Saturday, July 31, 2010

Pythium Blight

While playing in the past week and half you may have noticed #6, #15, and #16 tees have a fair amount of bare spots on the teeing surface. This was caused by an aggressive turfgrass disease called Pythium Blight. Sunday July 18th we received about 1.4" of rain followed by a warm day and a night that saw temperatures around 70 degrees. In order for Pythium to be active it needs warm temperatures (high night time lows or hot daytime temps.) and rain/high humidity. The fact that very little if any air movement is present in this part of the golf course made it a perfect breeding ground to get the disease. The saturated tees became a perfect breeding ground for this pathogen. The next couple of mornings Pythium blight was seen in the rough in many areas particularly on south faced bunker slopes. This can be concerning considering the fact that mowers and people can move the disease from place to place. It just so happened the course was closed and staff was directed away from the affected areas.

The greens at Ridgeway are sprayed on a preventative basis for Pythium Blight, however due to the high cost of spraying other areas (i.e. tees and fairways) they may only be sprayed if absolutely necessary. Because the night time lows continued to stay rather hot we did decide to spray low/wet spots on fairways and other tees that would present problems (tees with either poor drainage or air circulation). We have skipped mowing these tees a couple of times and will continue to over seed the areas to get them back into shape. Because these tees were so saturated with water we deep-tined these tees to get water to move off of the surface of the plants and down into the profile.

Ridgeway has a number of areas that present many challenges due to:

1. Poor drainage

2. Lack of air movement because of the number of trees that only provide a breeding ground for turfgrass diseases, numerous weeds (crabgrass, clover etc.), and make it difficult to dry turf off after heavy rain and high humidity.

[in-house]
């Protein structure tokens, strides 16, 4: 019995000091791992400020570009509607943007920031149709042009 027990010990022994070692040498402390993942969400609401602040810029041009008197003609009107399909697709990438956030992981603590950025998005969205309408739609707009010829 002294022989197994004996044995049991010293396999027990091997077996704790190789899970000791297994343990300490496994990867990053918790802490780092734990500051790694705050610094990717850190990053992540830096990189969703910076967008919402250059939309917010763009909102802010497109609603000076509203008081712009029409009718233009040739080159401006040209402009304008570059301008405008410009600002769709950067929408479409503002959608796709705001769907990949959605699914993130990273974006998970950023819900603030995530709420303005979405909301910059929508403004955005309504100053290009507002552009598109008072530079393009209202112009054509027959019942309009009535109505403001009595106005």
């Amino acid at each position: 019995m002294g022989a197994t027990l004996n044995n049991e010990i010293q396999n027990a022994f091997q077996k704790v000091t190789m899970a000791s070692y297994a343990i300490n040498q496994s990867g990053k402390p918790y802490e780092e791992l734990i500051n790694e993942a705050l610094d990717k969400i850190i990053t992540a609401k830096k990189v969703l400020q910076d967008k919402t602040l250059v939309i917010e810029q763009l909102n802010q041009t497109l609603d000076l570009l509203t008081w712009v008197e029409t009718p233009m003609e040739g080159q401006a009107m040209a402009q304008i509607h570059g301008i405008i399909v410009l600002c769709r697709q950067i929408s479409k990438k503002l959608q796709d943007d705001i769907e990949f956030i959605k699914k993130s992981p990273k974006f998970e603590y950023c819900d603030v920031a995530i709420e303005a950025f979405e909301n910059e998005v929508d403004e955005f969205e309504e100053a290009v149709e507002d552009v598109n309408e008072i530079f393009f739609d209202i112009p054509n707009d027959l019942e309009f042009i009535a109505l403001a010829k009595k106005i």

3. High number of rounds that put a lot of stress on saturated turfgrass plants. In fact Pythium was the most severe in areas of high foot traffic between the tee markers.

4. Numerous trees that suck sunlight from turfgrass plants which make them weaker and increase the need for fertilizer, water, and pesticides.

5. Trees whose roots suck nutrients and water from turfgrass plants requiring more TLC and $ to make these surfaces "decent."

6. Heavy clay soil which holds water and has numerous problems in of itself: poor playing surface (too firm, too soft), poor drainage, make it difficult to mow in wet conditions, clay is a poor rooting medium for turfgrasses, whereas lighter soil (sand) is a much better rooting medium.

7. The combination of heavy soil, numerous trees, large number or rounds, and the recent weather make a great cocktail for diseases, weeds, less than favorable playing conditions, and anaerobic soil conditions (see earlier posts).

The weather is the one factor that is uncontrollable, however selective tree cutting, soil modification (sand topdressing), and good sound maintenance practices (i.e. aerification, verticutting, intelligent use of water, etc.) will help provide healthier and more playable playing surfaces. Years like this become a good litmus test for identifying all the challenges a golf course and its environment presents, we now have an excellent opportunity to rectify some of these challenges to help make Ridgeway better!